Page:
The movie version of the novel is also happening. Fowler, who finally agreed to write the screenplay, already has submitted preliminary drafts. Oprah is slated to play Miss Zora, the old black neighbor who befriends the confused and lonely Bird. Filming, which will take place at the Travelers Motel in Tampa, should begin in the spring. The movie is scheduled to appear on ABC during sweeps week in November, perhaps just in time for Fowler's debut on Oprah's Book Club.

Will Oprah be able to keep up her monthly success until then? Some predict interest in the book club will peter out. Perhaps Oprah's Midas touch in the world of books will be as sporadic as the "Imus factor" proved to be.

Earlier this year New York radio personality Don Imus gave a gushing endorsement for a book that his wife had fallen in love with, I Am Amelia Earhart, by Jane Mendelsohn. The slim volume soared onto the New York Times bestseller list and stayed there for months. The publishing world began to discuss the implications of the Imus factor in book sales. Bestseller wanna-bes flooded the radio station with the next Amelia Earhart, but Imus has yet to launch another nation-wide winner.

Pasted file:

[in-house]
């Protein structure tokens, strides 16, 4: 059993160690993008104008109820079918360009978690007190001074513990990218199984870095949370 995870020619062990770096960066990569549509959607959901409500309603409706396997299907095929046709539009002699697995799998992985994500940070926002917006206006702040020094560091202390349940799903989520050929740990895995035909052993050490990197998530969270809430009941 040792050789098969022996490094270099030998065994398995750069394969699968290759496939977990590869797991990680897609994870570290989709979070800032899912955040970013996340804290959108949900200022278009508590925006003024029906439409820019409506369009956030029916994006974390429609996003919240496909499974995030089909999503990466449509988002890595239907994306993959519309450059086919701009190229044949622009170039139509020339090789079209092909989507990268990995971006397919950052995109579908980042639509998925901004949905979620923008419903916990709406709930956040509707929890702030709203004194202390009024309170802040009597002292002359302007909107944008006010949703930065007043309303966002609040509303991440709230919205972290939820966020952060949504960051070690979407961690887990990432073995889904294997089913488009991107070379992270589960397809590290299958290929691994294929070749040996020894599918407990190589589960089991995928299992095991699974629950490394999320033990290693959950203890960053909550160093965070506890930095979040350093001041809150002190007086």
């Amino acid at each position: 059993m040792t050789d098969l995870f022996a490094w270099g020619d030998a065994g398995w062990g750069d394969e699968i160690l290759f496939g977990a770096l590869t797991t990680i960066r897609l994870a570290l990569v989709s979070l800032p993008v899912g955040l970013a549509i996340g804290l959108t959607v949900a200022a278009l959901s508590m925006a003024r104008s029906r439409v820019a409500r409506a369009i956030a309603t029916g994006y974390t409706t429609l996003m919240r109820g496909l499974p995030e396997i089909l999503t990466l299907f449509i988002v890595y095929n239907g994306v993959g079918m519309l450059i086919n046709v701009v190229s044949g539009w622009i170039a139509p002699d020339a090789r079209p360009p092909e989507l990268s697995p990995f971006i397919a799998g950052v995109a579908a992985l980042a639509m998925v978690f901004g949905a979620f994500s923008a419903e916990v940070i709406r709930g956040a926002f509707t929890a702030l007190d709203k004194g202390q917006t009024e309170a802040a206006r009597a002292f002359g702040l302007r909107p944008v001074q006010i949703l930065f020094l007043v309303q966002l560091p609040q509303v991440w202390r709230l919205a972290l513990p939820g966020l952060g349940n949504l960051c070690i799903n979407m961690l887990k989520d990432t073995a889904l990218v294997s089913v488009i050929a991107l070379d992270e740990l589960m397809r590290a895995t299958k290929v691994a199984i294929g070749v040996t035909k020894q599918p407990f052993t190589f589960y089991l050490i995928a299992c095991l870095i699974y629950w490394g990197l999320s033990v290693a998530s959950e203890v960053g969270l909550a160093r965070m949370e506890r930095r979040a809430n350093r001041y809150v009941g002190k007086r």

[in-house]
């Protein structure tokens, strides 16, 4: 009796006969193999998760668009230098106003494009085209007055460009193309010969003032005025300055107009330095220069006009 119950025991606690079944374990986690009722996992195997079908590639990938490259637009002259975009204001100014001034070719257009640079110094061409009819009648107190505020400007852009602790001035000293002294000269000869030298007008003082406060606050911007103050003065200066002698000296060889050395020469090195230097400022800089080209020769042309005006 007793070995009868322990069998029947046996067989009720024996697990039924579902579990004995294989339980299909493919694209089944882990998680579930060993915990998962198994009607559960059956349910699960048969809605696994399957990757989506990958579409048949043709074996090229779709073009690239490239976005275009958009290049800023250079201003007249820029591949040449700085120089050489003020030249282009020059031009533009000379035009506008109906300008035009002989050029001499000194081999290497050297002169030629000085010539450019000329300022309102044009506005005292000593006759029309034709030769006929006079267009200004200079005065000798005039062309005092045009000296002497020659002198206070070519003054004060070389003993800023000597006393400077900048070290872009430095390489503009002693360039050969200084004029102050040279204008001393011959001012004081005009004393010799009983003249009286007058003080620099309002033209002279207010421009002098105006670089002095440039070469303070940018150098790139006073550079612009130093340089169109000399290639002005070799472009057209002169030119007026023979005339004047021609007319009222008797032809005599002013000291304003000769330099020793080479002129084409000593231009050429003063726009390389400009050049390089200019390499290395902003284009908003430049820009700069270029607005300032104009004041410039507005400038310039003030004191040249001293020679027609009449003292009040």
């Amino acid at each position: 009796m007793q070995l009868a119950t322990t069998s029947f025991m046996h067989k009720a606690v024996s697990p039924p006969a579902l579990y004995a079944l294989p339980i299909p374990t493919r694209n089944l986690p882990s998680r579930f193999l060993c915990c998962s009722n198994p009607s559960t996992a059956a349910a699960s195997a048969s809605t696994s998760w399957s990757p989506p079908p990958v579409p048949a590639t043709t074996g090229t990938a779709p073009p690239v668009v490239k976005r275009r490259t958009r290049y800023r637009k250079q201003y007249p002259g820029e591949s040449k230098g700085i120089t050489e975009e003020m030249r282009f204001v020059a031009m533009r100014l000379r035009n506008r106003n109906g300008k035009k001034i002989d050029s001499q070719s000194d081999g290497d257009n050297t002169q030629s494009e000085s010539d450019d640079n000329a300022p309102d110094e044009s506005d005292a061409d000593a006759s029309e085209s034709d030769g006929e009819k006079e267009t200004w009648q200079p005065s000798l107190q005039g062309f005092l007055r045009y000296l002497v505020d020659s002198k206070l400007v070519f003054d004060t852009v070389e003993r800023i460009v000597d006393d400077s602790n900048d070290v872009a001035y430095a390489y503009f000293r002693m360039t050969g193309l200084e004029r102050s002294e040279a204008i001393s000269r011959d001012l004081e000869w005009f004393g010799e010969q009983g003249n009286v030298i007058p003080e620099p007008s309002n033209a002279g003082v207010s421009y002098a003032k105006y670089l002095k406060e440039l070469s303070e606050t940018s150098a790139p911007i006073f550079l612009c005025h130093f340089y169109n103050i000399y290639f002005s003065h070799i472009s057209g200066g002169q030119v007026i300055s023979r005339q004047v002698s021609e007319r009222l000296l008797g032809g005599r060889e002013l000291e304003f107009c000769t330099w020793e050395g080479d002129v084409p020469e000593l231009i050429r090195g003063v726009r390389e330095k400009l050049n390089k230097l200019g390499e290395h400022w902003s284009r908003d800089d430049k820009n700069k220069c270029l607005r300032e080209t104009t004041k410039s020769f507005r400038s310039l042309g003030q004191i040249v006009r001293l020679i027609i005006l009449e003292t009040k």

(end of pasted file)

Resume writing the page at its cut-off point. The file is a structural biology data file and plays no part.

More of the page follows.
Of course, Oprah's audience of 9-million daily viewers, mostly female, never can be discounted. For years, publishers have vied for spots on her show, well aware of her power to sell non-fiction. Witness the success of her chef Rosie Daley's cookbook, which became the fastest-selling cookbook in history (some say the fastest-selling book in the world, period). Now Oprah is proving she can promote fiction as well.

If anyone has any doubts, just check this Sunday's New York Times paperback bestseller list. The book that was substituted for Fowler's book as Oprah's December book-club selection, the paperback version of Jane Hamilton's Book of Ruth, debuts at No. 2. It is followed by Toni Morrison's Song of Solomon at No. 3.

Eat your heart out, Robert Ludlum.